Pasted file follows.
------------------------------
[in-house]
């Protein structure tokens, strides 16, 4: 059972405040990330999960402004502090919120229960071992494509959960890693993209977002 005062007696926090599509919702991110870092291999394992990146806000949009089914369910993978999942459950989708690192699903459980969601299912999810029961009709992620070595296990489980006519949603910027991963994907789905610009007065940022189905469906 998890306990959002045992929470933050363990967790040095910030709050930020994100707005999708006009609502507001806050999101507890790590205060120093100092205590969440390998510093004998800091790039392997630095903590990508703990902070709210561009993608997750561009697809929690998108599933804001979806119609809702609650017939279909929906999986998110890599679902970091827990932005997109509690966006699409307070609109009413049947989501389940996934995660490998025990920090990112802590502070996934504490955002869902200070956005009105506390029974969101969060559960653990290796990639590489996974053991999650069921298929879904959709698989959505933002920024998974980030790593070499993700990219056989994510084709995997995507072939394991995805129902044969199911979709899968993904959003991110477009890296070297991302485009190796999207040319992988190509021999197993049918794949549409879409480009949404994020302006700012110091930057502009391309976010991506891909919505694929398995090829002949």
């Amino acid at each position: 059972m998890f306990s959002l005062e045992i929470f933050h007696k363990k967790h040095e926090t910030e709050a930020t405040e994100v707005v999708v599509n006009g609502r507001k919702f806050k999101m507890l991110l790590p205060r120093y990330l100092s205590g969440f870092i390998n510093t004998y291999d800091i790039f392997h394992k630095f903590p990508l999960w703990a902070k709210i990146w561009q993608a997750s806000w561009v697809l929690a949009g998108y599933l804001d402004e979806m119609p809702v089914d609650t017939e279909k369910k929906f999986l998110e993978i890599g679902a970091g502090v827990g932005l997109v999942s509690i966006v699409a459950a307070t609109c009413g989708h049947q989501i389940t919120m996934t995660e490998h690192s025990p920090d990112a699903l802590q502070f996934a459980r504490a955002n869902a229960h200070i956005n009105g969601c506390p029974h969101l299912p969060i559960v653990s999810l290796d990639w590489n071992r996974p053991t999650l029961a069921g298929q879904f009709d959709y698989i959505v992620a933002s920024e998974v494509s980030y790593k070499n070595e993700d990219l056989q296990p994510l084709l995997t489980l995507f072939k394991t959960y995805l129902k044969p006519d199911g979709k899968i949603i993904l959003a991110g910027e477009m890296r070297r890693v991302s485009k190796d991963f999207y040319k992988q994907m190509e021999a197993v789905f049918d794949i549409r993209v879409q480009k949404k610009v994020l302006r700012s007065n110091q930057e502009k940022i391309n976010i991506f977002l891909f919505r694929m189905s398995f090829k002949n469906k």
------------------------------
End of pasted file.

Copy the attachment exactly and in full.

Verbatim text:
[in-house]
């Protein structure tokens, strides 16, 4: 059972405040990330999960402004502090919120229960071992494509959960890693993209977002 005062007696926090599509919702991110870092291999394992990146806000949009089914369910993978999942459950989708690192699903459980969601299912999810029961009709992620070595296990489980006519949603910027991963994907789905610009007065940022189905469906 998890306990959002045992929470933050363990967790040095910030709050930020994100707005999708006009609502507001806050999101507890790590205060120093100092205590969440390998510093004998800091790039392997630095903590990508703990902070709210561009993608997750561009697809929690998108599933804001979806119609809702609650017939279909929906999986998110890599679902970091827990932005997109509690966006699409307070609109009413049947989501389940996934995660490998025990920090990112802590502070996934504490955002869902200070956005009105506390029974969101969060559960653990290796990639590489996974053991999650069921298929879904959709698989959505933002920024998974980030790593070499993700990219056989994510084709995997995507072939394991995805129902044969199911979709899968993904959003991110477009890296070297991302485009190796999207040319992988190509021999197993049918794949549409879409480009949404994020302006700012110091930057502009391309976010991506891909919505694929398995090829002949």
């Amino acid at each position: 059972m998890f306990s959002l005062e045992i929470f933050h007696k363990k967790h040095e926090t910030e709050a930020t405040e994100v707005v999708v599509n006009g609502r507001k919702f806050k999101m507890l991110l790590p205060r120093y990330l100092s205590g969440f870092i390998n510093t004998y291999d800091i790039f392997h394992k630095f903590p990508l999960w703990a902070k709210i990146w561009q993608a997750s806000w561009v697809l929690a949009g998108y599933l804001d402004e979806m119609p809702v089914d609650t017939e279909k369910k929906f999986l998110e993978i890599g679902a970091g502090v827990g932005l997109v999942s509690i966006v699409a459950a307070t609109c009413g989708h049947q989501i389940t919120m996934t995660e490998h690192s025990p920090d990112a699903l802590q502070f996934a459980r504490a955002n869902a229960h200070i956005n009105g969601c506390p029974h969101l299912p969060i559960v653990s999810l290796d990639w590489n071992r996974p053991t999650l029961a069921g298929q879904f009709d959709y698989i959505v992620a933002s920024e998974v494509s980030y790593k070499n070595e993700d990219l056989q296990p994510l084709l995997t489980l995507f072939k394991t959960y995805l129902k044969p006519d199911g979709k899968i949603i993904l959003a991110g910027e477009m890296r070297r890693v991302s485009k190796d991963f999207y040319k992988q994907m190509e021999a197993v789905f049918d794949i549409r993209v879409q480009k949404k610009v994020l302006r700012s007065n110091q930057e502009k940022i391309n976010i991506f977002l891909f919505r694929m189905s398995f090829k002949n469906k």